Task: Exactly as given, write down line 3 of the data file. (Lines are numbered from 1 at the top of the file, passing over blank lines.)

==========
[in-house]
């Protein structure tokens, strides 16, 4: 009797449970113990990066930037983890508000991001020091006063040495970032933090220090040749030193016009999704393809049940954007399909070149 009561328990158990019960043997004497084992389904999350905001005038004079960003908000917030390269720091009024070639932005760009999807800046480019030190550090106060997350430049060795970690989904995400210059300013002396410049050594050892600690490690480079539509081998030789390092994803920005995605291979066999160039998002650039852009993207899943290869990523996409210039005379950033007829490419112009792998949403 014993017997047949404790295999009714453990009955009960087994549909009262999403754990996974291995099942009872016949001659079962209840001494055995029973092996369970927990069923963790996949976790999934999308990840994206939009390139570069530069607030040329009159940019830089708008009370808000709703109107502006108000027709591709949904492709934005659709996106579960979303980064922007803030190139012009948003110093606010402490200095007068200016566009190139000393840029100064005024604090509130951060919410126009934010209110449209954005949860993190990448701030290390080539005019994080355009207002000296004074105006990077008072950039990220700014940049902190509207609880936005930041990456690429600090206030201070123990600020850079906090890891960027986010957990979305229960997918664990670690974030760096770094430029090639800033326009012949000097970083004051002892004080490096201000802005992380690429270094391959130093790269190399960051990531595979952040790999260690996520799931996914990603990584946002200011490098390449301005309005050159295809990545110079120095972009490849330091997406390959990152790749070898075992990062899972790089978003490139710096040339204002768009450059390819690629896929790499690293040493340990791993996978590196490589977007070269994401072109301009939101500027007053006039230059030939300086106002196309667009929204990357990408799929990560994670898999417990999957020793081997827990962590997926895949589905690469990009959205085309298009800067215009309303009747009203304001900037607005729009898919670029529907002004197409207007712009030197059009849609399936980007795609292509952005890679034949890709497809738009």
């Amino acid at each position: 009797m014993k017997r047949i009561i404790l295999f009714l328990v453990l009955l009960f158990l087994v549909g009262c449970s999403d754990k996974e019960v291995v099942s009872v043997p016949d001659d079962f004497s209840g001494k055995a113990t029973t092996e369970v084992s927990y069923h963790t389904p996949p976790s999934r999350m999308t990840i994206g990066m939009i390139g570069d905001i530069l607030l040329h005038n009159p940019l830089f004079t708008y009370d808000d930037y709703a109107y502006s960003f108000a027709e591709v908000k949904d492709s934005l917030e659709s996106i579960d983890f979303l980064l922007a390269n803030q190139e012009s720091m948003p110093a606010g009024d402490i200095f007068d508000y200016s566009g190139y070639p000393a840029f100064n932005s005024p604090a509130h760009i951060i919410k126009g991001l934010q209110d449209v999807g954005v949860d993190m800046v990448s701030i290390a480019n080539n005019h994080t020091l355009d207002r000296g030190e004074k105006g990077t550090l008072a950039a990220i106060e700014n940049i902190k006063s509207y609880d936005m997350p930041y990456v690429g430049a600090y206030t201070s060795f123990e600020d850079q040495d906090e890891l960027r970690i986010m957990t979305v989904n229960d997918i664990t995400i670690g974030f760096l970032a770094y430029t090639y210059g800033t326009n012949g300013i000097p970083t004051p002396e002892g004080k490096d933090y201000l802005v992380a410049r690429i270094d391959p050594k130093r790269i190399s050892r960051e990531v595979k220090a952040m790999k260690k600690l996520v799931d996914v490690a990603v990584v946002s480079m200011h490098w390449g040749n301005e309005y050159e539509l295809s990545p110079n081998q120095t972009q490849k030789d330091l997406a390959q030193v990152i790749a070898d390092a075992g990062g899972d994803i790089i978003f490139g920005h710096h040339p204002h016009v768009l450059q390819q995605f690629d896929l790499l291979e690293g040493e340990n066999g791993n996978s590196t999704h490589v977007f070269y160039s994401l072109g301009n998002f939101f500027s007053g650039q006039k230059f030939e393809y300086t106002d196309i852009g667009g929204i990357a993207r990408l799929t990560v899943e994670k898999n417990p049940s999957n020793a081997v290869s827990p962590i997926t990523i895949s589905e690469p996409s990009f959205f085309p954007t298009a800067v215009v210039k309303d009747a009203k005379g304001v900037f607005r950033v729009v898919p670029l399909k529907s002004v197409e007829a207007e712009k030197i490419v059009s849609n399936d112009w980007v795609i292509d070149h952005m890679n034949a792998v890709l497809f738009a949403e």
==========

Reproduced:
């Amino acid at each position: 009797m014993k017997r047949i009561i404790l295999f009714l328990v453990l009955l009960f158990l087994v549909g009262c449970s999403d754990k996974e019960v291995v099942s009872v043997p016949d001659d079962f004497s209840g001494k055995a113990t029973t092996e369970v084992s927990y069923h963790t389904p996949p976790s999934r999350m999308t990840i994206g990066m939009i390139g570069d905001i530069l607030l040329h005038n009159p940019l830089f004079t708008y009370d808000d930037y709703a109107y502006s960003f108000a027709e591709v908000k949904d492709s934005l917030e659709s996106i579960d983890f979303l980064l922007a390269n803030q190139e012009s720091m948003p110093a606010g009024d402490i200095f007068d508000y200016s566009g190139y070639p000393a840029f100064n932005s005024p604090a509130h760009i951060i919410k126009g991001l934010q209110d449209v999807g954005v949860d993190m800046v990448s701030i290390a480019n080539n005019h994080t020091l355009d207002r000296g030190e004074k105006g990077t550090l008072a950039a990220i106060e700014n940049i902190k006063s509207y609880d936005m997350p930041y990456v690429g430049a600090y206030t201070s060795f123990e600020d850079q040495d906090e890891l960027r970690i986010m957990t979305v989904n229960d997918i664990t995400i670690g974030f760096l970032a770094y430029t090639y210059g800033t326009n012949g300013i000097p970083t004051p002396e002892g004080k490096d933090y201000l802005v992380a410049r690429i270094d391959p050594k130093r790269i190399s050892r960051e990531v595979k220090a952040m790999k260690k600690l996520v799931d996914v490690a990603v990584v946002s480079m200011h490098w390449g040749n301005e309005y050159e539509l295809s990545p110079n081998q120095t972009q490849k030789d330091l997406a390959q030193v990152i790749a070898d390092a075992g990062g899972d994803i790089i978003f490139g920005h710096h040339p204002h016009v768009l450059q390819q995605f690629d896929l790499l291979e690293g040493e340990n066999g791993n996978s590196t999704h490589v977007f070269y160039s994401l072109g301009n998002f939101f500027s007053g650039q006039k230059f030939e393809y300086t106002d196309i852009g667009g929204i990357a993207r990408l799929t990560v899943e994670k898999n417990p049940s999957n020793a081997v290869s827990p962590i997926t990523i895949s589905e690469p996409s990009f959205f085309p954007t298009a800067v215009v210039k309303d009747a009203k005379g304001v900037f607005r950033v729009v898919p670029l399909k529907s002004v197409e007829a207007e712009k030197i490419v059009s849609n399936d112009w980007v795609i292509d070149h952005m890679n034949a792998v890709l497809f738009a949403e």